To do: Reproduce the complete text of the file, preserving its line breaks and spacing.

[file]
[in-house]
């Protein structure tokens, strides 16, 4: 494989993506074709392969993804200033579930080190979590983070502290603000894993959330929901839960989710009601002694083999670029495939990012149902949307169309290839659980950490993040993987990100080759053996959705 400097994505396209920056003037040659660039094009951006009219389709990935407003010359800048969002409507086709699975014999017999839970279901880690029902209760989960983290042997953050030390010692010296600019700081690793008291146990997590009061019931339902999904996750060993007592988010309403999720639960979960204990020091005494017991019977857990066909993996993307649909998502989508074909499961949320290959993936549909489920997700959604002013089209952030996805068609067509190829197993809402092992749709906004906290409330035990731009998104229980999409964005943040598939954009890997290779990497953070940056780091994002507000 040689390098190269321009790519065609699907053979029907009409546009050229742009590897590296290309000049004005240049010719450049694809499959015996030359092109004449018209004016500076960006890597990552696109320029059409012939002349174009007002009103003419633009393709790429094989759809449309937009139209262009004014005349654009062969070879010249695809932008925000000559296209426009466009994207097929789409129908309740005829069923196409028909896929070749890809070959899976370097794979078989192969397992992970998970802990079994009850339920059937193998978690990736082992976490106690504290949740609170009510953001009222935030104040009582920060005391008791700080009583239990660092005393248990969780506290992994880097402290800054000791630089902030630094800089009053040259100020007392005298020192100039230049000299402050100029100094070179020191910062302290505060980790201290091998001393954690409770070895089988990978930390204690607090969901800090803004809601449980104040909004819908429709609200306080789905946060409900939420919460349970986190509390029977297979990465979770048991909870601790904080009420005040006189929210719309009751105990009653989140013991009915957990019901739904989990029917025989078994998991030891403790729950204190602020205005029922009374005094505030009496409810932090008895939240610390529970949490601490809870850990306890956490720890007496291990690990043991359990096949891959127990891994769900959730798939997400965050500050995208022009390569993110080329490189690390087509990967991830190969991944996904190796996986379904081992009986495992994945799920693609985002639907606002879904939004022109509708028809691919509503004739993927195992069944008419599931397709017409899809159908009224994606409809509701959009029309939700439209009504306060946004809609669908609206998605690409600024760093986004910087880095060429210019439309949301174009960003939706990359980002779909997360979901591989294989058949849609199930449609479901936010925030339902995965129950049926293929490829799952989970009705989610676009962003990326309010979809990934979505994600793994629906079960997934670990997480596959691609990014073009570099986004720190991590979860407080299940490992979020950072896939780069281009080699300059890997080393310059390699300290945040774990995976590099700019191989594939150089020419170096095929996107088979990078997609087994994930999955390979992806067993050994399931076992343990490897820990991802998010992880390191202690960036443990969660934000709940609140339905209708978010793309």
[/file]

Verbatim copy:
[in-house]
């Protein structure tokens, strides 16, 4: 494989993506074709392969993804200033579930080190979590983070502290603000894993959330929901839960989710009601002694083999670029495939990012149902949307169309290839659980950490993040993987990100080759053996959705 400097994505396209920056003037040659660039094009951006009219389709990935407003010359800048969002409507086709699975014999017999839970279901880690029902209760989960983290042997953050030390010692010296600019700081690793008291146990997590009061019931339902999904996750060993007592988010309403999720639960979960204990020091005494017991019977857990066909993996993307649909998502989508074909499961949320290959993936549909489920997700959604002013089209952030996805068609067509190829197993809402092992749709906004906290409330035990731009998104229980999409964005943040598939954009890997290779990497953070940056780091994002507000 040689390098190269321009790519065609699907053979029907009409546009050229742009590897590296290309000049004005240049010719450049694809499959015996030359092109004449018209004016500076960006890597990552696109320029059409012939002349174009007002009103003419633009393709790429094989759809449309937009139209262009004014005349654009062969070879010249695809932008925000000559296209426009466009994207097929789409129908309740005829069923196409028909896929070749890809070959899976370097794979078989192969397992992970998970802990079994009850339920059937193998978690990736082992976490106690504290949740609170009510953001009222935030104040009582920060005391008791700080009583239990660092005393248990969780506290992994880097402290800054000791630089902030630094800089009053040259100020007392005298020192100039230049000299402050100029100094070179020191910062302290505060980790201290091998001393954690409770070895089988990978930390204690607090969901800090803004809601449980104040909004819908429709609200306080789905946060409900939420919460349970986190509390029977297979990465979770048991909870601790904080009420005040006189929210719309009751105990009653989140013991009915957990019901739904989990029917025989078994998991030891403790729950204190602020205005029922009374005094505030009496409810932090008895939240610390529970949490601490809870850990306890956490720890007496291990690990043991359990096949891959127990891994769900959730798939997400965050500050995208022009390569993110080329490189690390087509990967991830190969991944996904190796996986379904081992009986495992994945799920693609985002639907606002879904939004022109509708028809691919509503004739993927195992069944008419599931397709017409899809159908009224994606409809509701959009029309939700439209009504306060946004809609669908609206998605690409600024760093986004910087880095060429210019439309949301174009960003939706990359980002779909997360979901591989294989058949849609199930449609479901936010925030339902995965129950049926293929490829799952989970009705989610676009962003990326309010979809990934979505994600793994629906079960997934670990997480596959691609990014073009570099986004720190991590979860407080299940490992979020950072896939780069281009080699300059890997080393310059390699300290945040774990995976590099700019191989594939150089020419170096095929996107088979990078997609087994994930999955390979992806067993050994399931076992343990490897820990991802998010992880390191202690960036443990969660934000709940609140339905209708978010793309």